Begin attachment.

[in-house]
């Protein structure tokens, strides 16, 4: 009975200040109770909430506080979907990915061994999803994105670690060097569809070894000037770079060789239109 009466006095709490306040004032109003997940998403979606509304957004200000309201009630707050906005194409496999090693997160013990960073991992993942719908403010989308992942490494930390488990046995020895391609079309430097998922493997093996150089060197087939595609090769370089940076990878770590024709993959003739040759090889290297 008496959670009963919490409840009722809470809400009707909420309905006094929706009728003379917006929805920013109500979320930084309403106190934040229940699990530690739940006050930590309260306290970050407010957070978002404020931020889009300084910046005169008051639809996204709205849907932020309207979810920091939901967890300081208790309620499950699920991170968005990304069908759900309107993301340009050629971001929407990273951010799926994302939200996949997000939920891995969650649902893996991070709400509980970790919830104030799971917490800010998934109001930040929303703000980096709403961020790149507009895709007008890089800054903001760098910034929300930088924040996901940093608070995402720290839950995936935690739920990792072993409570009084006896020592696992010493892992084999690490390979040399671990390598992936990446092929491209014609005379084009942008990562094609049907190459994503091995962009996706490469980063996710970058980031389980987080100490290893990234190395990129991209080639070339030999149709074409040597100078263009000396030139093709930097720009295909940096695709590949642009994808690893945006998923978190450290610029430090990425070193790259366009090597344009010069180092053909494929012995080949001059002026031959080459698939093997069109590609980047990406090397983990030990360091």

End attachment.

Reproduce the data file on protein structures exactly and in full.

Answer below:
[in-house]
């Protein structure tokens, strides 16, 4: 009975200040109770909430506080979907990915061994999803994105670690060097569809070894000037770079060789239109 009466006095709490306040004032109003997940998403979606509304957004200000309201009630707050906005194409496999090693997160013990960073991992993942719908403010989308992942490494930390488990046995020895391609079309430097998922493997093996150089060197087939595609090769370089940076990878770590024709993959003739040759090889290297 008496959670009963919490409840009722809470809400009707909420309905006094929706009728003379917006929805920013109500979320930084309403106190934040229940699990530690739940006050930590309260306290970050407010957070978002404020931020889009300084910046005169008051639809996204709205849907932020309207979810920091939901967890300081208790309620499950699920991170968005990304069908759900309107993301340009050629971001929407990273951010799926994302939200996949997000939920891995969650649902893996991070709400509980970790919830104030799971917490800010998934109001930040929303703000980096709403961020790149507009895709007008890089800054903001760098910034929300930088924040996901940093608070995402720290839950995936935690739920990792072993409570009084006896020592696992010493892992084999690490390979040399671990390598992936990446092929491209014609005379084009942008990562094609049907190459994503091995962009996706490469980063996710970058980031389980987080100490290893990234190395990129991209080639070339030999149709074409040597100078263009000396030139093709930097720009295909940096695709590949642009994808690893945006998923978190450290610029430090990425070193790259366009090597344009010069180092053909494929012995080949001059002026031959080459698939093997069109590609980047990406090397983990030990360091």